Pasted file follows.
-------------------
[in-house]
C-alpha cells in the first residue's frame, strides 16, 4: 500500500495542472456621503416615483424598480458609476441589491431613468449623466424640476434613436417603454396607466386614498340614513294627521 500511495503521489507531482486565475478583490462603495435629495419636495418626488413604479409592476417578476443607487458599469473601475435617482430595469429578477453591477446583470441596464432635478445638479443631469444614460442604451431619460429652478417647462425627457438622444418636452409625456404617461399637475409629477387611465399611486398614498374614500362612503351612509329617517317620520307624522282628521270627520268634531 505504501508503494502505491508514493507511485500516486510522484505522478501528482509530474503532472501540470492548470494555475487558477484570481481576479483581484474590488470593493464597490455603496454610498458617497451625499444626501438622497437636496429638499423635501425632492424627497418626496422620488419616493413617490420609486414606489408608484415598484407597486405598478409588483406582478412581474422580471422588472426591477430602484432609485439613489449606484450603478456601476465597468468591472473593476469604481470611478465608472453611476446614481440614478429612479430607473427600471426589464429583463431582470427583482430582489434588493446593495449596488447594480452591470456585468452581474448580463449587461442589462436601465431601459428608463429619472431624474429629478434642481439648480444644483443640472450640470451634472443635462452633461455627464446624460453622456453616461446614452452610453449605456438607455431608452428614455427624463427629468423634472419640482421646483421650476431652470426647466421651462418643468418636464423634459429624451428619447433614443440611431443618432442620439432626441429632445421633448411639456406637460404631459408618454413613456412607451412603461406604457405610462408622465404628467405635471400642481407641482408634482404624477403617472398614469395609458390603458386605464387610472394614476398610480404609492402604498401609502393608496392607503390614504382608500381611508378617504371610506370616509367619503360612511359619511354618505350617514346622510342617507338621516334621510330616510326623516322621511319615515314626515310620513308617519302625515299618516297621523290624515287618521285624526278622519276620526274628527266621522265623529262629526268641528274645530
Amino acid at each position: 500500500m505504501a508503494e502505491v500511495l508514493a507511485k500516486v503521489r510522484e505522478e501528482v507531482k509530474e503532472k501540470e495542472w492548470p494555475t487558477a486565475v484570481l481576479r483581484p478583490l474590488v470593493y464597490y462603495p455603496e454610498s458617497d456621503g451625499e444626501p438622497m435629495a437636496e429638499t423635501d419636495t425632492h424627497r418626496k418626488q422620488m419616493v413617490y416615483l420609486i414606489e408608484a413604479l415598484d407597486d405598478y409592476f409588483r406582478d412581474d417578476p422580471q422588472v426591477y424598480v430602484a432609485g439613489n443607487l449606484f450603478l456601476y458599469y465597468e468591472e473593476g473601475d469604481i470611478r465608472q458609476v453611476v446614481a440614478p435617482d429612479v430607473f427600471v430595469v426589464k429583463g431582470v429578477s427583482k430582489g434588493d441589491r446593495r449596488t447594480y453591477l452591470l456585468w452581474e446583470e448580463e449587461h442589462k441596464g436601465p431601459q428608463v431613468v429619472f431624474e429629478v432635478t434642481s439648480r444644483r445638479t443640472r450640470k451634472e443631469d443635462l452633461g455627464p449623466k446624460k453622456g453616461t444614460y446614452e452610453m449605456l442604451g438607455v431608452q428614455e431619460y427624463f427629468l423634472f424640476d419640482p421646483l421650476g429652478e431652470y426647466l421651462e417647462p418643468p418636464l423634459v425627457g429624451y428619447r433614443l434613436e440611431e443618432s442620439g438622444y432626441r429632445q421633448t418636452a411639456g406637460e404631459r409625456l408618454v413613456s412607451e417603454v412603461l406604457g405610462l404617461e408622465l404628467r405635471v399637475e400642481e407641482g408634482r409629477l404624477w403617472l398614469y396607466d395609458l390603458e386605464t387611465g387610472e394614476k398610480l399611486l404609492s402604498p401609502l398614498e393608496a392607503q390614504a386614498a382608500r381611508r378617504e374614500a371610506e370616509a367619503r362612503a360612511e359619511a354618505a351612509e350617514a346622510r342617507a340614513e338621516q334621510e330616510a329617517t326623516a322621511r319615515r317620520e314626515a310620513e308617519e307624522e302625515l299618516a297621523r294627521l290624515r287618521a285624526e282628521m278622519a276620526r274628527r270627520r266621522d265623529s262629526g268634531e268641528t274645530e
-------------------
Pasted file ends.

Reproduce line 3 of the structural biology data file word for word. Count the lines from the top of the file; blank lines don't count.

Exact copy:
Amino acid at each position: 500500500m505504501a508503494e502505491v500511495l508514493a507511485k500516486v503521489r510522484e505522478e501528482v507531482k509530474e503532472k501540470e495542472w492548470p494555475t487558477a486565475v484570481l481576479r483581484p478583490l474590488v470593493y464597490y462603495p455603496e454610498s458617497d456621503g451625499e444626501p438622497m435629495a437636496e429638499t423635501d419636495t425632492h424627497r418626496k418626488q422620488m419616493v413617490y416615483l420609486i414606489e408608484a413604479l415598484d407597486d405598478y409592476f409588483r406582478d412581474d417578476p422580471q422588472v426591477y424598480v430602484a432609485g439613489n443607487l449606484f450603478l456601476y458599469y465597468e468591472e473593476g473601475d469604481i470611478r465608472q458609476v453611476v446614481a440614478p435617482d429612479v430607473f427600471v430595469v426589464k429583463g431582470v429578477s427583482k430582489g434588493d441589491r446593495r449596488t447594480y453591477l452591470l456585468w452581474e446583470e448580463e449587461h442589462k441596464g436601465p431601459q428608463v431613468v429619472f431624474e429629478v432635478t434642481s439648480r444644483r445638479t443640472r450640470k451634472e443631469d443635462l452633461g455627464p449623466k446624460k453622456g453616461t444614460y446614452e452610453m449605456l442604451g438607455v431608452q428614455e431619460y427624463f427629468l423634472f424640476d419640482p421646483l421650476g429652478e431652470y426647466l421651462e417647462p418643468p418636464l423634459v425627457g429624451y428619447r433614443l434613436e440611431e443618432s442620439g438622444y432626441r429632445q421633448t418636452a411639456g406637460e404631459r409625456l408618454v413613456s412607451e417603454v412603461l406604457g405610462l404617461e408622465l404628467r405635471v399637475e400642481e407641482g408634482r409629477l404624477w403617472l398614469y396607466d395609458l390603458e386605464t387611465g387610472e394614476k398610480l399611486l404609492s402604498p401609502l398614498e393608496a392607503q390614504a386614498a382608500r381611508r378617504e374614500a371610506e370616509a367619503r362612503a360612511e359619511a354618505a351612509e350617514a346622510r342617507a340614513e338621516q334621510e330616510a329617517t326623516a322621511r319615515r317620520e314626515a310620513e308617519e307624522e302625515l299618516a297621523r294627521l290624515r287618521a285624526e282628521m278622519a276620526r274628527r270627520r266621522d265623529s262629526g268634531e268641528t274645530e